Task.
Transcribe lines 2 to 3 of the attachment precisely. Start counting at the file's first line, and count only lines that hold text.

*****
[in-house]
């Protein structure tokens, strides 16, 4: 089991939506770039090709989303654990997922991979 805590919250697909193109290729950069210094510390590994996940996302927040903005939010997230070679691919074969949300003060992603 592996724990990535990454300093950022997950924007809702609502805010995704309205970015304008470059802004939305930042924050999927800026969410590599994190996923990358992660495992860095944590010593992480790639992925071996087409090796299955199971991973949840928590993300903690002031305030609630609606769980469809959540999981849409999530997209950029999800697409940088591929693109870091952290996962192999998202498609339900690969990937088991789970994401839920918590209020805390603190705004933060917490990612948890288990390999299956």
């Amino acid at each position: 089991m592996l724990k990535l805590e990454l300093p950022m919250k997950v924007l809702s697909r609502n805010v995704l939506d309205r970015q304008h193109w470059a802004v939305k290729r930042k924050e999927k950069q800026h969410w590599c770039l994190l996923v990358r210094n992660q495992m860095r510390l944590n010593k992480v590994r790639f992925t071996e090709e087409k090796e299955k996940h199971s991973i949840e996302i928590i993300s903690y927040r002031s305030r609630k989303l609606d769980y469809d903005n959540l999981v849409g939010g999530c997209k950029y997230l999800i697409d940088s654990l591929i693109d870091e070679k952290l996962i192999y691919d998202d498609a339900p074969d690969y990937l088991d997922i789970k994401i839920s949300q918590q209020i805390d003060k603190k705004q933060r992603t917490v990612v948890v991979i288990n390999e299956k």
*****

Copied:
């Protein structure tokens, strides 16, 4: 089991939506770039090709989303654990997922991979 805590919250697909193109290729950069210094510390590994996940996302927040903005939010997230070679691919074969949300003060992603 592996724990990535990454300093950022997950924007809702609502805010995704309205970015304008470059802004939305930042924050999927800026969410590599994190996923990358992660495992860095944590010593992480790639992925071996087409090796299955199971991973949840928590993300903690002031305030609630609606769980469809959540999981849409999530997209950029999800697409940088591929693109870091952290996962192999998202498609339900690969990937088991789970994401839920918590209020805390603190705004933060917490990612948890288990390999299956």
């Amino acid at each position: 089991m592996l724990k990535l805590e990454l300093p950022m919250k997950v924007l809702s697909r609502n805010v995704l939506d309205r970015q304008h193109w470059a802004v939305k290729r930042k924050e999927k950069q800026h969410w590599c770039l994190l996923v990358r210094n992660q495992m860095r510390l944590n010593k992480v590994r790639f992925t071996e090709e087409k090796e299955k996940h199971s991973i949840e996302i928590i993300s903690y927040r002031s305030r609630k989303l609606d769980y469809d903005n959540l999981v849409g939010g999530c997209k950029y997230l999800i697409d940088s654990l591929i693109d870091e070679k952290l996962i192999y691919d998202d498609a339900p074969d690969y990937l088991d997922i789970k994401i839920s949300q918590q209020i805390d003060k603190k705004q933060r992603t917490v990612v948890v991979i288990n390999e299956k």